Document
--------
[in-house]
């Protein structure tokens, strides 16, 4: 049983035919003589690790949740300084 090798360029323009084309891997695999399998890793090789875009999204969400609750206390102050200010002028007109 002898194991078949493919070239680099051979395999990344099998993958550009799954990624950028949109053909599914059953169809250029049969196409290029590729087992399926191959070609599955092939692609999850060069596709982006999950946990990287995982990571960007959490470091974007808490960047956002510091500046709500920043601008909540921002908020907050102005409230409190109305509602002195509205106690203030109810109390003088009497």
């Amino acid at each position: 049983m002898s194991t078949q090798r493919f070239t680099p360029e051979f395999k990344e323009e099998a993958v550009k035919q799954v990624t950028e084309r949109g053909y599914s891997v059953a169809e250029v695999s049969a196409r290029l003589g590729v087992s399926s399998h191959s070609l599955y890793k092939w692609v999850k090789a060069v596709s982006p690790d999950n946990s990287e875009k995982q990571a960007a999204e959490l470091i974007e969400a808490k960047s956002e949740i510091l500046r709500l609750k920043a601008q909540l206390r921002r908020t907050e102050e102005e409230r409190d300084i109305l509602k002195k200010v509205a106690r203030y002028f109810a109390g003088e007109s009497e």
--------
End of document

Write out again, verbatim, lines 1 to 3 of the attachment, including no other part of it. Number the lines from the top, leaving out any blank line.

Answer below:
[in-house]
């Protein structure tokens, strides 16, 4: 049983035919003589690790949740300084 090798360029323009084309891997695999399998890793090789875009999204969400609750206390102050200010002028007109 002898194991078949493919070239680099051979395999990344099998993958550009799954990624950028949109053909599914059953169809250029049969196409290029590729087992399926191959070609599955092939692609999850060069596709982006999950946990990287995982990571960007959490470091974007808490960047956002510091500046709500920043601008909540921002908020907050102005409230409190109305509602002195509205106690203030109810109390003088009497």
């Amino acid at each position: 049983m002898s194991t078949q090798r493919f070239t680099p360029e051979f395999k990344e323009e099998a993958v550009k035919q799954v990624t950028e084309r949109g053909y599914s891997v059953a169809e250029v695999s049969a196409r290029l003589g590729v087992s399926s399998h191959s070609l599955y890793k092939w692609v999850k090789a060069v596709s982006p690790d999950n946990s990287e875009k995982q990571a960007a999204e959490l470091i974007e969400a808490k960047s956002e949740i510091l500046r709500l609750k920043a601008q909540l206390r921002r908020t907050e102050e102005e409230r409190d300084i109305l509602k002195k200010v509205a106690r203030y002028f109810a109390g003088e007109s009497e």